Too bad if that happened, when probably 10-20 people with shovels, hoes, rakes, and gravel could maybe prep a simple path bed for a gravel base with an asphalt surface, maybe concrete. Fun to think about. Realistically, I'm aware that even a simple approach to making such an extension would be involved. Another thing, is that the apartments might require a screen fence separating some of their building's property from the path. This section of land is on the back side of the apartment building. As the informal path it is now, it's all loose and easy going, but may not be if it were to become an official public path. There are some public paths not far away along the creek that have such fences.

Nice to have probably, but realistically know how ideas of lighting, landscaping, watering system for the landscaping would likely effect an idea like this. Maybe the others will have some thoughts about how to manage a proposal for the best chance of having it fly.

Last edited by wsbob; 08-20-2010 at 09:22 AM.
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  #26  
Old 01-11-2011, 12:43 AM
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Hey people... . Did I forget about the Hall Blvd storm grate that's set low into the road surface just north of the light rail tracks? The very grate I've written about in some detail in earlier posts to this thread, and about which I've also written to Beaverton City officials, thinking the possibility might exist that the grate can be lifted somewhat closer to the grade of the surrounding pavement, so all cyclists can ride over it without a big, body banging, wheel jolting lurch?

Well no...I have not. Took a bit of prompting, but after waiting nearly 6 months, I decided it was time to drop the city a line to see what if anything, is cookin' on this deal. A good man with the City of Beaverton Public Works, Sanitary / Storm Maintenance Lead, Kevin Azar, has been assigned the task of resetting the storm drain on Hall Blvd that I've been targeting for work, along with some others that have been identified as needing work as well. Here's excerpts from his latest email to me:
"Hi Darrell,

Iím very sorry I havenít responded lately, but we have been in negotiations with a company that worked for the City and has does this type of work, but recently we came to a decision that they were asking too much for the extent of work we asked for. This drug out for longer than expected, but I now have the direction I will need to go. Iím meeting with my manager to discuss the possibility of bidding out this work to another contractor or move ahead in-house. We do have more of this type of work to be performed around the city and Iím trying to get a- lump sum price to help cut costs and not interfere with our daily maintenance activities. Our construction section has been busy working on a sewer replacement project, and will soon be freed up for some repair work hopefully within 4-5 weeks. I can let you know what the outcome of the discussion is, and should be able to better answer the timeline it will take. This is the busiest time of the year for our crew, with the maintenance activities and flooding thatís been happening, and usually schedule this for the better weather timeís. Again, Iím sorry this has been delayed for this long and we should be able to get this and the other issues resolved at a reasonable time and at a minimal cost to the City.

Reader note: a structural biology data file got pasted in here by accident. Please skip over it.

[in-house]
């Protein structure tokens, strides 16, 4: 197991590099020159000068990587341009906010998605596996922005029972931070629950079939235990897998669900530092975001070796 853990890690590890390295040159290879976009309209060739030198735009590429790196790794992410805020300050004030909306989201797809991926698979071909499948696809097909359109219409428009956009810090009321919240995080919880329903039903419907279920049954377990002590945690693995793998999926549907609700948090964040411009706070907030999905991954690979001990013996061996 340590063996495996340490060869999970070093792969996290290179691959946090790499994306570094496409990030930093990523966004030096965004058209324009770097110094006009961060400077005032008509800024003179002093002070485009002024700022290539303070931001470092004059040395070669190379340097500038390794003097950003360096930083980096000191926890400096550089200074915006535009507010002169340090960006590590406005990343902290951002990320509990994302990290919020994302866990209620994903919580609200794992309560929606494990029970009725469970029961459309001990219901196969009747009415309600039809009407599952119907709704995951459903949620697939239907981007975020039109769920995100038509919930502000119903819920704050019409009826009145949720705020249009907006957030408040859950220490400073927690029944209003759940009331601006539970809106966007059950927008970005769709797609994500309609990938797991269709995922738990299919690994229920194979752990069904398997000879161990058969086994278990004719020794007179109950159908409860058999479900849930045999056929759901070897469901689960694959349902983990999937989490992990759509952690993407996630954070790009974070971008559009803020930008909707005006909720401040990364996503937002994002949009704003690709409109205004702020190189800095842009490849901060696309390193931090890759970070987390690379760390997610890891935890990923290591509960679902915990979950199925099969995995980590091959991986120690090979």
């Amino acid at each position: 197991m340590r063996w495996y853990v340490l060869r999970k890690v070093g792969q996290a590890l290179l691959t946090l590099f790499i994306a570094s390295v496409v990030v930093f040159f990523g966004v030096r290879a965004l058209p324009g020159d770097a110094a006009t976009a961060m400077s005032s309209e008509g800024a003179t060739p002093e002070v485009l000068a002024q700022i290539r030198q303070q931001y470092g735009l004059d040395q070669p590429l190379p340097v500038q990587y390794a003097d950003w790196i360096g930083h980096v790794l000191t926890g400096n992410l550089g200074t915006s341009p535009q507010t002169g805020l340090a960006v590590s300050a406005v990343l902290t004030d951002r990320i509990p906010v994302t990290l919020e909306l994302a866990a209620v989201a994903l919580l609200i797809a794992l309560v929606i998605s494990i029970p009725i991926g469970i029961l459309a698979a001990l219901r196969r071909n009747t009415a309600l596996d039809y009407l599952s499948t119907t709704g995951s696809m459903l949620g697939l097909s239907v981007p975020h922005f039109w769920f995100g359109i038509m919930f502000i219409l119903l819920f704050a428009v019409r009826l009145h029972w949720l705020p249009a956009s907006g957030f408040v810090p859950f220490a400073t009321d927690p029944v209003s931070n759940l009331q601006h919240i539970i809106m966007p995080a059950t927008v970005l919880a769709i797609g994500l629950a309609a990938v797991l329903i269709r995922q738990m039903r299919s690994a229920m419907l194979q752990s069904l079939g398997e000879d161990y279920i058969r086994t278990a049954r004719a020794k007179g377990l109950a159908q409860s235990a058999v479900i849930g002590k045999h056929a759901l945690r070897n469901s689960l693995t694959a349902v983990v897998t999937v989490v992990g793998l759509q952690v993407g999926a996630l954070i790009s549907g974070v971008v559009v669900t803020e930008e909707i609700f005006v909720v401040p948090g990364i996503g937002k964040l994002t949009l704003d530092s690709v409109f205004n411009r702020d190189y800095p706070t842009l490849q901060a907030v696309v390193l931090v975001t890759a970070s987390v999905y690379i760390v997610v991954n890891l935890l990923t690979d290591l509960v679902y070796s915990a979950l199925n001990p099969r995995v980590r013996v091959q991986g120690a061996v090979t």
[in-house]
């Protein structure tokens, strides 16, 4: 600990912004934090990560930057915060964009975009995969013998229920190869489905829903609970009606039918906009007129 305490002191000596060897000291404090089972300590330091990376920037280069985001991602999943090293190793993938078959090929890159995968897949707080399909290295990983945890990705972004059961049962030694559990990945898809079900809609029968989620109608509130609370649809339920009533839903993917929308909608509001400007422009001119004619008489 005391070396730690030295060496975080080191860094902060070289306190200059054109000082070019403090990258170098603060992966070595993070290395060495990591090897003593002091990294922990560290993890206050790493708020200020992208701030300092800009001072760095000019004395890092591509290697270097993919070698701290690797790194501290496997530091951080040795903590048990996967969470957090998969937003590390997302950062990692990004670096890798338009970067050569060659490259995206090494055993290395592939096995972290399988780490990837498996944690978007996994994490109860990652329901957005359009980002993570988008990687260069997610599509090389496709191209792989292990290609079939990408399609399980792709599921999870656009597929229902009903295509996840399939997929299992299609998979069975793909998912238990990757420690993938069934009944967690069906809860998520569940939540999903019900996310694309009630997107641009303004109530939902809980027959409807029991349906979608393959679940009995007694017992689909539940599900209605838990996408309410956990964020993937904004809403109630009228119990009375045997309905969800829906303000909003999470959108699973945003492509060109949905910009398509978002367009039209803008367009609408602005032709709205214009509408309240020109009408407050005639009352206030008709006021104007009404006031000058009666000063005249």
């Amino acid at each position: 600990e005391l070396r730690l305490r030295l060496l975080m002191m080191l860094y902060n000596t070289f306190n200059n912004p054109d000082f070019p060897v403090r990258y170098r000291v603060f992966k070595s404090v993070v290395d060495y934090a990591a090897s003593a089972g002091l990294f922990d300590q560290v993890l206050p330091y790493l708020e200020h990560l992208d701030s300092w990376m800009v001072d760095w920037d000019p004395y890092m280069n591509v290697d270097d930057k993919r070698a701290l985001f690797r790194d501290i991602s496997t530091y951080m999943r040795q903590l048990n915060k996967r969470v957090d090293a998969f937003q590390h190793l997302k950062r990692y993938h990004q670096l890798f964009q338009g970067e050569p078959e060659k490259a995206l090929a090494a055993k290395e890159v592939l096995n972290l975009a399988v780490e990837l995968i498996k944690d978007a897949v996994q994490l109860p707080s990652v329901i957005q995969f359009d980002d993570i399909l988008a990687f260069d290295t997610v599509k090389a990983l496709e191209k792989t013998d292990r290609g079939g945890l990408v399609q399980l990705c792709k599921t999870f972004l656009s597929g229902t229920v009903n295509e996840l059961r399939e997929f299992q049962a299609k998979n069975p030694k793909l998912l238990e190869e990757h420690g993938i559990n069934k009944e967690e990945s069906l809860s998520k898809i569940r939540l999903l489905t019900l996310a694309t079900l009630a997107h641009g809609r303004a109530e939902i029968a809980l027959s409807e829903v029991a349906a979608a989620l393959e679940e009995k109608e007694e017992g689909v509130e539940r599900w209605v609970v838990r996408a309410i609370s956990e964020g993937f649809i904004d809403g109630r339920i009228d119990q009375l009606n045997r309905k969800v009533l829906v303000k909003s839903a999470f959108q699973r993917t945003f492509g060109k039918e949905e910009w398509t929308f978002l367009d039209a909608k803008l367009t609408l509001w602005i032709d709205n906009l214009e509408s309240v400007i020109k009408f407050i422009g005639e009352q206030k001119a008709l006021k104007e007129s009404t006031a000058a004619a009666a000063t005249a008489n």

Kevin Azar
Sanitary / Storm Maintenance Lead
City of Beaverton Public Works

I wrote Kevin back saying I would very much like to hear of when the work on the grate(s) is scheduled. When I do, I'll report back to all of you reading here. Don't give up! Eventually, you'll be able to make your trip by bike on Hall Bvd to the myriad attractions of Cedar Hills Crossing...New Seasons...Winco...Best Buy...a huge, multi-screen cinema...Old Navy...and a bunch of other stuff I can't even remember off the top of my head...with less fear of being motor vehicle smooshed while trying to get around the badly set storm grates.
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  #27  
Old 06-01-2011, 10:01 PM
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Well! Got to say...I'd almost given up all hope that the low set Hall Blvd catch basin (which is directly in the path of the very narrow width of street upon which much of Hall Blvd's bike traffic here is likely to get channeled to.) just north of the light rail tracks, would ever be raised to a level that's more practical for bikes to roll over smoothly at speed.

Through a number of communications with Beaverton planning and Public Works officials, I'd been told that the catch basin in question had been added to a list of other street problems that would be addressed at some point. The answer to the question of 'when?', was very elusive.

To even get the catch basin on the list for repair, I had to meet up with the city's main planner to take a look at the catch basin first hand, and to explain the situation from the perspective of a person riding a bike. Interesting outcome of that meeting was, that the planner, though agreeing that the storm grate was "... a little low..", was not readily agreed that it was significantly bad enough to justify a very good repair (the planner does not, cannot ride a bike.).

The planner suggested the repair would likely be a simple tapering with a grinder, of the road surface surrounding the catch basin, to make a more gentle transition from the road surface to the top of the catch basin. Fortunately, on a later date (I wasn't present.), the planner had the road crew supervisor come out to take a look. The super said 'there's a better way'. Hurray!!

Winding up the story: